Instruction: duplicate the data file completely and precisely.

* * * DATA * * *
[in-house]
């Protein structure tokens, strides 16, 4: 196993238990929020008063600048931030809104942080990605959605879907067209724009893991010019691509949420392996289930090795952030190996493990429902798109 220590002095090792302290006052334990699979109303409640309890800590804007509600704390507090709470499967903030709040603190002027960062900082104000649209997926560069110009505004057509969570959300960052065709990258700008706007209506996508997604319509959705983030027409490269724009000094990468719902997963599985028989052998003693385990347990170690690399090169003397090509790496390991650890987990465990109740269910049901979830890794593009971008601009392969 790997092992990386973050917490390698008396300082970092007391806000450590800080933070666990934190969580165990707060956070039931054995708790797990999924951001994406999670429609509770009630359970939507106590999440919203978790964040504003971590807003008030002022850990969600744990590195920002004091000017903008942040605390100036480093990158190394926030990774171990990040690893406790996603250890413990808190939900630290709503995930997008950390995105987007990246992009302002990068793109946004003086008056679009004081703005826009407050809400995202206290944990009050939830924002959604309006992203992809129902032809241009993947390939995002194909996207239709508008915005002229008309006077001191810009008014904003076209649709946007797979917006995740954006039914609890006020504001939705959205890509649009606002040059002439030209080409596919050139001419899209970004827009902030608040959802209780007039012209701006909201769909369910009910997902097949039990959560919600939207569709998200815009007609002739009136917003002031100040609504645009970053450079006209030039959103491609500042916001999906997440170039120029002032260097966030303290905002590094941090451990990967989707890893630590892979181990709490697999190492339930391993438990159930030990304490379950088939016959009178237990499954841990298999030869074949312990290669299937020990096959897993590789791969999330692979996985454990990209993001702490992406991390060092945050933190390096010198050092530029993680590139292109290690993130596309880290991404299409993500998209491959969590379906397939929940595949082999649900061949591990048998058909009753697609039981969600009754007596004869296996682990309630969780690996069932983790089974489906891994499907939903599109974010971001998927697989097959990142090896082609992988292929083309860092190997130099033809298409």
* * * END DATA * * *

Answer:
[in-house]
């Protein structure tokens, strides 16, 4: 196993238990929020008063600048931030809104942080990605959605879907067209724009893991010019691509949420392996289930090795952030190996493990429902798109 220590002095090792302290006052334990699979109303409640309890800590804007509600704390507090709470499967903030709040603190002027960062900082104000649209997926560069110009505004057509969570959300960052065709990258700008706007209506996508997604319509959705983030027409490269724009000094990468719902997963599985028989052998003693385990347990170690690399090169003397090509790496390991650890987990465990109740269910049901979830890794593009971008601009392969 790997092992990386973050917490390698008396300082970092007391806000450590800080933070666990934190969580165990707060956070039931054995708790797990999924951001994406999670429609509770009630359970939507106590999440919203978790964040504003971590807003008030002022850990969600744990590195920002004091000017903008942040605390100036480093990158190394926030990774171990990040690893406790996603250890413990808190939900630290709503995930997008950390995105987007990246992009302002990068793109946004003086008056679009004081703005826009407050809400995202206290944990009050939830924002959604309006992203992809129902032809241009993947390939995002194909996207239709508008915005002229008309006077001191810009008014904003076209649709946007797979917006995740954006039914609890006020504001939705959205890509649009606002040059002439030209080409596919050139001419899209970004827009902030608040959802209780007039012209701006909201769909369910009910997902097949039990959560919600939207569709998200815009007609002739009136917003002031100040609504645009970053450079006209030039959103491609500042916001999906997440170039120029002032260097966030303290905002590094941090451990990967989707890893630590892979181990709490697999190492339930391993438990159930030990304490379950088939016959009178237990499954841990298999030869074949312990290669299937020990096959897993590789791969999330692979996985454990990209993001702490992406991390060092945050933190390096010198050092530029993680590139292109290690993130596309880290991404299409993500998209491959969590379906397939929940595949082999649900061949591990048998058909009753697609039981969600009754007596004869296996682990309630969780690996069932983790089974489906891994499907939903599109974010971001998927697989097959990142090896082609992988292929083309860092190997130099033809298409």